What I Found on Other Sites
There other translations for Sun Tzu’s quote, as well. Here’s one from on MIT webpage:
18. Hence the saying: If you know the enemy and know yourself, you need not fear the result of a hundred battles. If you know yourself but not the enemy, for every victory gained you will also suffer a defeat. If you know neither the enemy nor yourself, you will succumb in every battle.
No matter the translation, this bit of advice seems a bit similar to “Keep your enemies closer,” and that it outright gives the meaning for the famous saying in its current form. But admittedly, the phrasing means that Sun Tzu is not responsible for the famous saying. He may have hit on similar ideas, but this is not the phrase.
Since this was understood that Sun Tzu was not the originator of the quote, I looked at other sources listed on the Quora thread. This led me to The Prince, which was written by Italian diplomat and writer Niccolò Machiavelli (1469-1527). The Prince has been described as a handbook for unscrupulous rulers.
While searching the text of The Prince, I did not find the phrase “Keep your friends close…” or either clause. I did find this in Chapter XVII after consulting with an article on Biography.com:
Upon this a question arises: whether it be better to be loved than feared or feared than loved? It may be answered that one should wish to be both, but, because it is difficult to unite them in one person, it is much safer to be feared than loved, when, of the two, either must be dispensed with.
This text can be found on the Project Gutenberg website.
It seems like there is no dated source for the famous saying other than the clear quote from The Godfather Part II.
Now, What Does “Keep Your Friends Close…” Mean?
When you take some of the above quotes into account, I think it is pretty clear. Basically, while you should cherish your friends, your enemies hold value as well. You learn from both. You enjoy the company of your friends and observing your enemy can lead you to the tools of their undoing.
That last part was pretty much the spirit of The Art of War, which one caveat. Sun Tzu was interested in the phycological aspects of war, as opposed to the use of force. In fact, her argued that force should be conserved until it was absolutely necessary.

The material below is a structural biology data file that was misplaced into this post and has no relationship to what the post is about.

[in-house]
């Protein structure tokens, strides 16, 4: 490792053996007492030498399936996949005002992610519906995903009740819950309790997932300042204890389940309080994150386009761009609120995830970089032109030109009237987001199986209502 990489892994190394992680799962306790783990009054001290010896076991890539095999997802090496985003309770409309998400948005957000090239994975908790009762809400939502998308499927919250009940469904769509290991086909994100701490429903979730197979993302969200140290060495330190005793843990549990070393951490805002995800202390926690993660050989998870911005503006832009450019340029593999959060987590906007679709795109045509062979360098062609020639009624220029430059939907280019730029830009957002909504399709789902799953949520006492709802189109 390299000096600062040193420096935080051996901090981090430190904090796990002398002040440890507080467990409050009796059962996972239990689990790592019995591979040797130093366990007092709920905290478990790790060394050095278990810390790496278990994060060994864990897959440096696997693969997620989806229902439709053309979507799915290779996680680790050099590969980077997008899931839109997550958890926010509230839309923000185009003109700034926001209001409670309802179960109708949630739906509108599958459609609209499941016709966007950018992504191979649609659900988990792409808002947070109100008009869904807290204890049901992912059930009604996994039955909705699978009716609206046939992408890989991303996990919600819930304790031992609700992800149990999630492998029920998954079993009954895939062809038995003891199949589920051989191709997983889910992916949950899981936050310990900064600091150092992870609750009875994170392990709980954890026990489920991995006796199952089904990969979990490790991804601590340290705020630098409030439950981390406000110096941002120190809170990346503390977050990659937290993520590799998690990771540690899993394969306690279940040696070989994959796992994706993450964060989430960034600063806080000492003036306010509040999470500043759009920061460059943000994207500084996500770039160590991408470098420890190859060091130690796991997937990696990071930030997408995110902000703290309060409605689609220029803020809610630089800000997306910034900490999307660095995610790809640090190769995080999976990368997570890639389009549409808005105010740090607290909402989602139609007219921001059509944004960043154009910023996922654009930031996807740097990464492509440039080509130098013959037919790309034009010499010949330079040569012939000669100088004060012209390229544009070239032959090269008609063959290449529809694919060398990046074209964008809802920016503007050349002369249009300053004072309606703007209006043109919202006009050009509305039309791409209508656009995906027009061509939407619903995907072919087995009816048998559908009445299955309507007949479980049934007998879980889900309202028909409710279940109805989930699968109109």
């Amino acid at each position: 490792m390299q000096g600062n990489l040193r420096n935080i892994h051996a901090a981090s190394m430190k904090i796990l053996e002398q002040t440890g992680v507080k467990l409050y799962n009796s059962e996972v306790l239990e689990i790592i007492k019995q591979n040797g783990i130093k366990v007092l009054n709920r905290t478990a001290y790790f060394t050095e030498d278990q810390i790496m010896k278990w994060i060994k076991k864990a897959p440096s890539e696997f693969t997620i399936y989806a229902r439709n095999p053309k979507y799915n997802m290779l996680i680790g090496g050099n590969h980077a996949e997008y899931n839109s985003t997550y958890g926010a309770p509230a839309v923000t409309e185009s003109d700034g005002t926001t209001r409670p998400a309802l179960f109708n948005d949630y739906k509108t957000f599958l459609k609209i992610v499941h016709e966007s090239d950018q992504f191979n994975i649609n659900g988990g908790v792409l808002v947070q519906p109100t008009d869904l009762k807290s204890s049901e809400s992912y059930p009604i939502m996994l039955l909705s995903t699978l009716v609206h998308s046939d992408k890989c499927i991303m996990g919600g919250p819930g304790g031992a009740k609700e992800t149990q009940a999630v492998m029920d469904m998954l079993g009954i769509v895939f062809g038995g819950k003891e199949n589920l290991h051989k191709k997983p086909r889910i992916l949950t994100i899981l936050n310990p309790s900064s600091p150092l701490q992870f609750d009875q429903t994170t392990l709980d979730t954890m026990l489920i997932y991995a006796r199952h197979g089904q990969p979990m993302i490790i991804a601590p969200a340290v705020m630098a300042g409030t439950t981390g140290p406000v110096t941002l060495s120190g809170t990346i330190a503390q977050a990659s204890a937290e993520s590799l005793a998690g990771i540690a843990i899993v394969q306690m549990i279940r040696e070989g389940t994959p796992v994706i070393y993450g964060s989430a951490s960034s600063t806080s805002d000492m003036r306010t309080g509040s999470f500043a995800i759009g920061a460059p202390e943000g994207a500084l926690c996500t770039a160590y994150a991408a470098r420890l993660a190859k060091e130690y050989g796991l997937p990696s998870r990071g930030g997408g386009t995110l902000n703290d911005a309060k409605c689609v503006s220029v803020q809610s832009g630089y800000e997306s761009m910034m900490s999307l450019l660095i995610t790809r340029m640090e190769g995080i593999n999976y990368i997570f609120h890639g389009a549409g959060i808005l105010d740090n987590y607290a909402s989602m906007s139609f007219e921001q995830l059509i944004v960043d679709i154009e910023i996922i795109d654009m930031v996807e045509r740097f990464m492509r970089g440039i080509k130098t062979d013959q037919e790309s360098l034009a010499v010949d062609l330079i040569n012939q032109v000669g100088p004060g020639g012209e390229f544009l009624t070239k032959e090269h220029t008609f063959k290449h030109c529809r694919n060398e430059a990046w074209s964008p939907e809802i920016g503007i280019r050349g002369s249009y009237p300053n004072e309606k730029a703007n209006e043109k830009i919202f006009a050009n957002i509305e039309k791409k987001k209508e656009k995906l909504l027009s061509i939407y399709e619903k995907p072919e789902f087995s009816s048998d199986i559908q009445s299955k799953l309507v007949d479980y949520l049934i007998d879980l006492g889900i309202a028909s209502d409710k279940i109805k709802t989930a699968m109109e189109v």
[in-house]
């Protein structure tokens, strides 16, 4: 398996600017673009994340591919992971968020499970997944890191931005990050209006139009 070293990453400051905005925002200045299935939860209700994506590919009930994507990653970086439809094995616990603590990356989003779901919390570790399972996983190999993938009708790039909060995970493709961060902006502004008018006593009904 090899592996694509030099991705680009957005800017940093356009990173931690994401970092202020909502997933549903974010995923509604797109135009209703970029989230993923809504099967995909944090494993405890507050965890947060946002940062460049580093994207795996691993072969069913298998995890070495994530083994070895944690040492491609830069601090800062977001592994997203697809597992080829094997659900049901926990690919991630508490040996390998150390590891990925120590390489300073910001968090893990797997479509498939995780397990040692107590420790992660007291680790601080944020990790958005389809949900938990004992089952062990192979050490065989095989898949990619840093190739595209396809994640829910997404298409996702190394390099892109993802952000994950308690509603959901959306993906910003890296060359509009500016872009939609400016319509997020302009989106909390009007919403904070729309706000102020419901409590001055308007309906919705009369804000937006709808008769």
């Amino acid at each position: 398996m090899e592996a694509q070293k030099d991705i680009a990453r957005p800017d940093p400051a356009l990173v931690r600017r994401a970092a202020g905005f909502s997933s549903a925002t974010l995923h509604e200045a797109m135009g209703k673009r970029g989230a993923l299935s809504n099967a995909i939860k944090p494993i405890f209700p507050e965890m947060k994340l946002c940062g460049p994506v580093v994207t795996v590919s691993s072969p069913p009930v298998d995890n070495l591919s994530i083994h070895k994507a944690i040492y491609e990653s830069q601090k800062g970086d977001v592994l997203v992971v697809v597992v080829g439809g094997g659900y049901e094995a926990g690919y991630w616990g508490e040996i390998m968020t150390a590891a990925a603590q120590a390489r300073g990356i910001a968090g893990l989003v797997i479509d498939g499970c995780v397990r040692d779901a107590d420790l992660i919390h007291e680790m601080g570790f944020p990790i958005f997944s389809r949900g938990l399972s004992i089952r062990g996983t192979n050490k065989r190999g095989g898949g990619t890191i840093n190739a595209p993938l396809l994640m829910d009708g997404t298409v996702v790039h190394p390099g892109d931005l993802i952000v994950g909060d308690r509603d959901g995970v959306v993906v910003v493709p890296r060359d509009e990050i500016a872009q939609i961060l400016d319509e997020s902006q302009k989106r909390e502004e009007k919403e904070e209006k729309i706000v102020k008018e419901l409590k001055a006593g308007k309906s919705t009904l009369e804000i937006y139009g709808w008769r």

The approach of the Chinese military at the time differs from what those in the West favor. Instead of focusing on force, Sun Tzu talked about the importance of psychology of solders. The Chinese character li (which means force) was only found nine times in the thirteen chapters of The Art of War.
To Sun Tzu, victory and defeat were “fundamentally psychological states.” As such, he wanted to take the enemy from the state of harmony to “one of chaos (luan), which is tantamount to defeat.”
The Sun Tzu’s philosophy, in terms of military action, is Taoist in nature; but overall, his focus is on the psychological aspect of warfare. Success lies in how one dominates and exploits his opponents mentally. And this is based on a superior knowledge of the enemy [than the enemy has on its opponent]. Force may be necessary, but it often should be used with great caution and sparingly.
Does This Saying Still Apply Today?
In a way, yes. This can apply in terms of war, athletic competition, and in terms of debate. Also, as pointed out in the blog post on Discover Zoom, this can definitely apply to business.
Entrepreneurs first learn that they need to know about their competition. They need to know what people in their chosen industry are doing, surmise how they’re doing it, and found out how successful competitor’s strategies are. This will always be true for anyone running a business, no matter how experienced they are.
I’m not sure this works on a personal level, though.
A variation of the phrase has been used in movies. For example, “Kind Hearts and Coronets” (1949) as using a version of the phrase:
Revenge is a dish which people of taste prefer to eat cold.
There was a variation in “The Godfather.” The 1969 film had Don Corleone said, “Revenge is a dish that tastes best when it is cold.”
The film “Star Trek II: The Wrath of Khan” is cited here, as well. In “Star Trek II: The Wrath of Khan,” Khan said: “Kirk, old friend, do you know the Klingon proverb, ‘Revenge is a dish best served cold’?”
Yesterday, as I was working on one of my featured posts, I looked into the history of Labor Day. What I found was interesting. And the most compelling part of my research concerns who founded the holiday.